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Datos IO RecoverX software, designed to protect scale-out databases running on public clouds, now allows query-specific recovery and other features to restore data faster.
RecoverX data protection and management software is aimed at application architects, database administrators and development teams. Built for nonrelational databases, it protects and recovers data locally and on software-as-a-service platforms.
Datos IO RecoverX works with scale-out databases, including MongoDB, Amazon DynamoDB, Apache Cassandra, DataStax Enterprise, Google Bigtable, Redis and SQLite. It supports Amazon Web Services, Google Cloud Platform and Oracle Cloud. RecoverX also protects data on premises.
RecoverX provides semantic deduplication for storage space efficiency and enables scalable versioning for flexible backups and point-in-time recovery.
More security, faster recovery in Datos IO RecoverX 2.5
The newly released RecoverX 2.5 gives customers the ability recover by querying specific tables, columns and rows within databases to speed up the restore process. Datos IO calls this feature "queryable recovery." The software's advanced database recovery function also includes granular and incremental recovery by selecting specific points in time.
The latest Datos IO RecoverX version also performs streaming recovery for better error-handling. The advanced database recovery capability for MongoDB clusters enables global backup of sharded or partitioned databases. The geographically dispersed shards are backed up in sync to ensure consistent copies in the recovery. Administrators can do local restores of the shards or database partitions to speed recovery.
RecoverX 2.5 also supports Transport Layer Security and Secure Sockets Layer encryptions, as well as X.509 certificates, Lightweight Directory Access Protocol authentication and Kerberos authentication.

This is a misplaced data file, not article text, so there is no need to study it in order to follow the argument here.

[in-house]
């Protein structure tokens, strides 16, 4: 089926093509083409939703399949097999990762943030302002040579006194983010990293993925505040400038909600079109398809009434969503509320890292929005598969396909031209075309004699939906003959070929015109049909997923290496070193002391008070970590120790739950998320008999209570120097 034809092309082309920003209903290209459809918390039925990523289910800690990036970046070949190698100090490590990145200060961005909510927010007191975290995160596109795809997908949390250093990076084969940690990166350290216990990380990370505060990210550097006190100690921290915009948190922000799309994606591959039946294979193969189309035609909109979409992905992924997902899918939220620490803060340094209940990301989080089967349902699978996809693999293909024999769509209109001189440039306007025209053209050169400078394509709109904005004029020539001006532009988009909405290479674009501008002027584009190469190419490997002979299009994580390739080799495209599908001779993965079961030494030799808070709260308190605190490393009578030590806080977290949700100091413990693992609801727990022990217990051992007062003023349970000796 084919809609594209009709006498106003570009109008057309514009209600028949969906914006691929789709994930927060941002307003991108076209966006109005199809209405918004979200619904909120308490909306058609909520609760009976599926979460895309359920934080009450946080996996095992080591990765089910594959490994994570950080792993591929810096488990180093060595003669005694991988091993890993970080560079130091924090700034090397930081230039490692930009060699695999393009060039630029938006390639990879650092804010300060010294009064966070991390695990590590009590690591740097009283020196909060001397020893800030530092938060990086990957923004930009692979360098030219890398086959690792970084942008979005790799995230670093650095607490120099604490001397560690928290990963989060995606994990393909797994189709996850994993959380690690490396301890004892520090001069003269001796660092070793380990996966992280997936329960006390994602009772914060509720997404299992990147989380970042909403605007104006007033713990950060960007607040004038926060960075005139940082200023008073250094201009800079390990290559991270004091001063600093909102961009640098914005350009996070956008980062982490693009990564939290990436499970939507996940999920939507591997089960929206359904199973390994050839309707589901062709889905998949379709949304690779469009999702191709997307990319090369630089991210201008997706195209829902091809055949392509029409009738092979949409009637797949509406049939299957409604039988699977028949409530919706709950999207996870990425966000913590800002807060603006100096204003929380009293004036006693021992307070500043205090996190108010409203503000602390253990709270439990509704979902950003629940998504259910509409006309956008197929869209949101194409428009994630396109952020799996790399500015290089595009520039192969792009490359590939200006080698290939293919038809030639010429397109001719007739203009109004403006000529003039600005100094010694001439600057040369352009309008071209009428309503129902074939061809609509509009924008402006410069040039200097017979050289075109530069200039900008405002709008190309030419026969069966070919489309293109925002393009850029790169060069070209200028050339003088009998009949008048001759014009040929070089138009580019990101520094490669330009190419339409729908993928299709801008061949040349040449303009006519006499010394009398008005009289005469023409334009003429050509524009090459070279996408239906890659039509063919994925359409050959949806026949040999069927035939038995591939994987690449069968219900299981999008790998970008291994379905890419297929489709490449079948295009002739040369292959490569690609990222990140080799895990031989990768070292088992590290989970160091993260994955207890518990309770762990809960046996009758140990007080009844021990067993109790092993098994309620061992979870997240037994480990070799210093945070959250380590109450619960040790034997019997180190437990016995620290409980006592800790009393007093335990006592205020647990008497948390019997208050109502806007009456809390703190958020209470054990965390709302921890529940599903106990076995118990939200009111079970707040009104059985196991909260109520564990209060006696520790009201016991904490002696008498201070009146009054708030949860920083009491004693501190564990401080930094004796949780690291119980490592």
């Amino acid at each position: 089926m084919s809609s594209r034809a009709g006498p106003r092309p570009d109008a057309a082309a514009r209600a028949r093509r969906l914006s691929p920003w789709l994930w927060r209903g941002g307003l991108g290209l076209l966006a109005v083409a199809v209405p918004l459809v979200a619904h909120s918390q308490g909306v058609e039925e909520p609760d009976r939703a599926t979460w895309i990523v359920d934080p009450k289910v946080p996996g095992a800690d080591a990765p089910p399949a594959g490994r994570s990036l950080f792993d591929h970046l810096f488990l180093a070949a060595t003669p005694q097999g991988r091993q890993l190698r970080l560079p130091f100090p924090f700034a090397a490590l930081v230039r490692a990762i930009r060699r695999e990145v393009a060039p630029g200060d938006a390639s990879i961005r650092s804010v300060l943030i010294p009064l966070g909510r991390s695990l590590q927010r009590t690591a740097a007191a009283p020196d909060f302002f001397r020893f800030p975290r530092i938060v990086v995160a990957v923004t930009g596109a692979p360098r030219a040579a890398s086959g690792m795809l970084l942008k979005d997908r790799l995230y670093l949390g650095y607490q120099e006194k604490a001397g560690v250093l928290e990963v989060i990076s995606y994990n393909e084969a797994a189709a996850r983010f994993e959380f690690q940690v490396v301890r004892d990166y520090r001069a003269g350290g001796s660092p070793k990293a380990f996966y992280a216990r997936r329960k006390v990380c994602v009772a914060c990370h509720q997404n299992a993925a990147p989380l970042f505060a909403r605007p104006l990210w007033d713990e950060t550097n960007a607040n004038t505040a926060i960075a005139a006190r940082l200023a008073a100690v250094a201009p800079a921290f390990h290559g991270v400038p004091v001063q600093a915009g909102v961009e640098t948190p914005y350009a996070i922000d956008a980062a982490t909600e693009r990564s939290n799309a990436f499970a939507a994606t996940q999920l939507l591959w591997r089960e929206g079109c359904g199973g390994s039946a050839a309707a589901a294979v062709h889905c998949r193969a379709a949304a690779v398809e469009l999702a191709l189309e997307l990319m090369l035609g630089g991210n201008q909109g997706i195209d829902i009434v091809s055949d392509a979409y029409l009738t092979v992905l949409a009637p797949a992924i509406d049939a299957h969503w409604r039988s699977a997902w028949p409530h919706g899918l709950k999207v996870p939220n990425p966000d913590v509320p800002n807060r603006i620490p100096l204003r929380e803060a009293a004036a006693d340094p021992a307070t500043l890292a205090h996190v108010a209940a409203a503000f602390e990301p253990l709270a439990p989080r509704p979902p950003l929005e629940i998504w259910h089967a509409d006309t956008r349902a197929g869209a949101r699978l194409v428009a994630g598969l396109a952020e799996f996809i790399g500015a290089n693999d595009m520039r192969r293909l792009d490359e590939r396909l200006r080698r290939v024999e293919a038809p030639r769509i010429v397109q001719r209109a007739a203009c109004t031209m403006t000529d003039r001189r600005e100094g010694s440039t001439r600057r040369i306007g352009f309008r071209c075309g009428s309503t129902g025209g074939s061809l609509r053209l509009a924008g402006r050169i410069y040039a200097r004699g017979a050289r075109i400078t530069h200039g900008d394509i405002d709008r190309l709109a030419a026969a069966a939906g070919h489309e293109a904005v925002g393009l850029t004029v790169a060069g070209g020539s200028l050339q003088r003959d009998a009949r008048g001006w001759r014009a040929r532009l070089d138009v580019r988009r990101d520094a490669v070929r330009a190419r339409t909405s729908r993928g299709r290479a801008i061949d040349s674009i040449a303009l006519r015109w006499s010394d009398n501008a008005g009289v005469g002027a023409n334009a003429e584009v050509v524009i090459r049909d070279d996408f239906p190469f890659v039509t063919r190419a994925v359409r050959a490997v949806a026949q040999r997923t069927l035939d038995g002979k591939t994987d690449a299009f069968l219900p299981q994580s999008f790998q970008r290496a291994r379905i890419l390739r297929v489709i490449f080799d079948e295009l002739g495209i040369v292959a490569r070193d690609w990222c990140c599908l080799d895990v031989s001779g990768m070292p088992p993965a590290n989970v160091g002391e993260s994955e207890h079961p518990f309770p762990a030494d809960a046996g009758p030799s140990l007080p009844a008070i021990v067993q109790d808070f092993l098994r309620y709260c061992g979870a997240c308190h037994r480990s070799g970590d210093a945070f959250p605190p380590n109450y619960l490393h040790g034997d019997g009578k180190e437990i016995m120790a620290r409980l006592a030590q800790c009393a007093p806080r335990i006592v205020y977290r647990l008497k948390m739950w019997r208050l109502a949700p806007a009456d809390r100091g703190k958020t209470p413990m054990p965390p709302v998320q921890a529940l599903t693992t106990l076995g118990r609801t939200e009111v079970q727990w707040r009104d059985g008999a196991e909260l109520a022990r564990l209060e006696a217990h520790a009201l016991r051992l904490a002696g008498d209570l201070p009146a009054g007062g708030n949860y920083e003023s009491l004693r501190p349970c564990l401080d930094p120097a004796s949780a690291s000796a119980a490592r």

Dave Russelldistinguished analyst, Gartner
Dave Russell, distinguished analyst at Gartner, said Datos IO RecoverX 2.5 focuses more on greater control and faster recovery with its advanced recovery features.
"Some of these next-generation databases are extremely large and they are federated. The beautiful thing about databases is they have structure," Russell said. "Part of what Datos IO does is leverage that structure, so you can pull up the [exact] data you are looking for. Before, you had to back up large databases, and in some cases, you had to mount the entire database to fish out what you want.
"With the granular recovery, you can pick and choose what you are looking for," he said. "That helps the time to recovery."
Peter Smails, vice president of marketing and business development at Datos IO, based in San Jose, Calif., said the startup is trying to combine the granularity of traditional backup with the visibility into scale-out databases that traditional backup tools lack.
"With traditional backup, you can restore at the LUN level and the virtual machine level. You can get some granularity," Smails said. "What you can't do is have the visibility into the specific construct of the database, such as what is in each row or column. We know the schema.
"Backup is not a new problem," Smails said. "What we want to do through [our] applications is fundamentally different."